Turning west off Tunisia’s coastal highway to the country’s interior, you can see the change immediately. Four relatively well-paved lanes narrow to two, concrete road barriers disappear, and vehicles slow to handle the rougher road.
Three years after Mohamed Bouazizi set himself on fire outside the government headquarters in the Sidi Bouzid governorate, residents say regional inequality, an often under discussed cause of social unrest, continues. Sidi Bouzid, Bouazizi’s hometown, is 260 kilometers southwest of Tunis.
“According to the capital, we’re nothing,” said Oussama, a Sidi Bouzid resident who didn’t want his full name mentioned.
Since nationwide protests ousted former president Zine el-Abidine Ben Ali, Tunisia’s economy and political transition have struggled. Inflation hovers around 6 percent and unemployment sits at 17 percent nationwide. With the announcement of Mehdi Jomaa as prime minister-designate, Tunisia is facing its fifth post-Ben Ali government.
“There is a political, social, cultural, and security crisis,” said Lazhar Gharbi, of the Sidi Bouzid UGTT labor union office. Ministers of both interior and defense have recently mentioned threats of attacks at the end of this month.
The challenges facing Tunisia are exasperated in the interior, where unemployment and illiteracy rates are double the national average. The imbalance is nothing new. French colonialists built up the coastal or Sahel region, constructing ports, railways and highways. Under both Ben Ali and Tunisia’s first president Habib Bourguiba, who was from the coastal town of Monastir, the government invested in the shoreline, further developing the tourism and manufacturing industry.
In 2011, an African Development Bank report stated that 65 percent of public spending went to the coast.
Now, driving the interior the roads will take you through small towns where dozens of men sit on the side of the road in cafes or simply on the curb. They smoke and talk, but mostly wait.
“All of us are unemployed,” Oussama said, motioning to his six friends who agreed to talk to Tunisia Live in Sidi Bouzid on the condition their full names not be mentioned.
Each estimated that eight out of ten of their friends were jobless and had been for at least three years. All seven have college degrees and were between 20 and 30 years old. Some had studied IT, others pharmaceuticals, and one journalism. They described the central government’s treatment of interior regions as “marginalization.” On a social level, they said people from the coast belittle or humiliate their fellow citizens from the interior.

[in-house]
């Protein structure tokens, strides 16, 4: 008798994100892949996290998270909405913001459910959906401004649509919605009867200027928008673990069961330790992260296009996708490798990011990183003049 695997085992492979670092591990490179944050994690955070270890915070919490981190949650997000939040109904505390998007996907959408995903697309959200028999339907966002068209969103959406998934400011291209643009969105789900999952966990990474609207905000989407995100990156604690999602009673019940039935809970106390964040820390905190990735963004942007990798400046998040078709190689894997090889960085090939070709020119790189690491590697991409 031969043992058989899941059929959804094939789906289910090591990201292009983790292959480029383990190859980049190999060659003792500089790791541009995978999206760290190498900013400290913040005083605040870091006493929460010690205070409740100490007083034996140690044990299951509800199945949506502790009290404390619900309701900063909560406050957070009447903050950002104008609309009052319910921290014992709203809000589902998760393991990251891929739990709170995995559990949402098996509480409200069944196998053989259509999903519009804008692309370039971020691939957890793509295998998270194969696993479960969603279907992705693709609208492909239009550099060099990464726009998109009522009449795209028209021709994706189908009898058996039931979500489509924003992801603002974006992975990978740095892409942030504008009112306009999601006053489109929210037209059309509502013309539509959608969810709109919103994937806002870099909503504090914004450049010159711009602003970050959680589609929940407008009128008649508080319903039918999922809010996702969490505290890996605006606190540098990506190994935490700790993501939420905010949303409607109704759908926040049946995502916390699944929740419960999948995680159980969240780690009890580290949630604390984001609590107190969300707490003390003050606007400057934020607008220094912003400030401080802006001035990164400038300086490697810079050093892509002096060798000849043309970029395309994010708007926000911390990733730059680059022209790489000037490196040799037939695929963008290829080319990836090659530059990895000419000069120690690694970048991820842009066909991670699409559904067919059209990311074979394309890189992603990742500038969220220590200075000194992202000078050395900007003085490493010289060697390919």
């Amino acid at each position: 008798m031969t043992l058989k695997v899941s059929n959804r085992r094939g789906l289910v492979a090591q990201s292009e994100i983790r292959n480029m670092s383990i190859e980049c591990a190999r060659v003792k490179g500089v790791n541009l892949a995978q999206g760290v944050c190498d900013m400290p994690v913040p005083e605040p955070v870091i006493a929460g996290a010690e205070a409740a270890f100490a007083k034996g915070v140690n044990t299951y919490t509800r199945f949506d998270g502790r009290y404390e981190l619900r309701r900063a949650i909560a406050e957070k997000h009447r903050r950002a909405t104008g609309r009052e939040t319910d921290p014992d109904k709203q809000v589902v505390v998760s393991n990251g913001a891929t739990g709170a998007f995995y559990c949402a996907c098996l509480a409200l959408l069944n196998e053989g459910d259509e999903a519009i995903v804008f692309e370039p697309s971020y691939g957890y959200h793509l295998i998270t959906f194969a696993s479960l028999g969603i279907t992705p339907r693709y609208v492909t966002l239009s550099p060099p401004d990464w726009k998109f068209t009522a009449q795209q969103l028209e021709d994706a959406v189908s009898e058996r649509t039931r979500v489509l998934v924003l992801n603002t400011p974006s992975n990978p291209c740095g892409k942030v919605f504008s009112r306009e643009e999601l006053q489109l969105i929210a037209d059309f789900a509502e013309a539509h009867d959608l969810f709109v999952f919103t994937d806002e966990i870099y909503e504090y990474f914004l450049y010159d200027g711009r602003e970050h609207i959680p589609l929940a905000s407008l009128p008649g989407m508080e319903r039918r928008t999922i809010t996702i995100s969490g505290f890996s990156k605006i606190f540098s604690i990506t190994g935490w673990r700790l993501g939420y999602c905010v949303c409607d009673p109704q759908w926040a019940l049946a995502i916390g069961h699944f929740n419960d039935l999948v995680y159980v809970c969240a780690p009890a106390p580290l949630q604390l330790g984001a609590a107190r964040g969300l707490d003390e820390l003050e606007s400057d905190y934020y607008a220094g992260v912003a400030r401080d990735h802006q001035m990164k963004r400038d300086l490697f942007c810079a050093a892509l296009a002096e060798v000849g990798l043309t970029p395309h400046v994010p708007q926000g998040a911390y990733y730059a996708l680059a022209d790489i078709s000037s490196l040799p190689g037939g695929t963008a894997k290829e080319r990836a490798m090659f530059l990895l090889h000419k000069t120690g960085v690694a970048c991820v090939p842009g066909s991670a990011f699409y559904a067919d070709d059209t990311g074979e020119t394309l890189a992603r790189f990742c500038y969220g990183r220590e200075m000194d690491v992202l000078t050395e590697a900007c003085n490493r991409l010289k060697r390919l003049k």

“We’re less than zero to them,” Amin said.
Unequal treatment was visible, they said, in not only unemployment rates by basic government services. Trash collection is a problem, they added, as is internet and mobile access.
All agreed that certain essential medical services are unavailable in Sidi Bouzid, saying that they have to travel to Sfax, 140 kilometers away, for treatment.
“Ask a doctor if you want to know the [living] situation here,” Amin said.
A 2011 World Bank report noted that interior regions often have half as many medical facilities as the coast and usually no resources for serious emergency cases.
Amin, one of the group, said that social tension have risen since the revolution. A year ago, a group of what is believed to be radical Islamists raided a hotel in Sidi Bouzid for serving alcohol. Now, no alcohol is served in the city, the group said. Further, security forces have stepped up operations against suspected Islamist militants in the area.
“You pray, you go to prison, you drink, you go to prison,” Amin said.
All seven said they had taken part in protests in December 2010 and January 2011, culminating in the ouster of Ben Ali. Three years later, they’re unemployed and still waiting for positive results.
“We’re still young, maybe in 10 years,” Yasser, a 27-year-old blogger said, musing over job prospects for young people.
Local civil society leaders say youth had thought the revolution and new government would lead to jobs.
“The young people wanted work, but nothing happened,” Gharbi said. “Now, they don’t trust anyone or anything.”
“The youth have no hope, they’re leaving Sidi Bouzid to look for opportunities or they’re going to extremism and crime, joining extremists groups and going to fight in Syria,” Gharbi said.
Tunisian authorities acknowledge that hundreds of Tunisians have left to fight in Syria’s civil war. Gharbi said the lack of prospects in Sidi Bouzid are driving youth into fighting and cross-border smuggling.
“They thought the revolution would bring solutions,” Gharbi said. “It didn’t.”
Mohamed M’dalla contributed reported.
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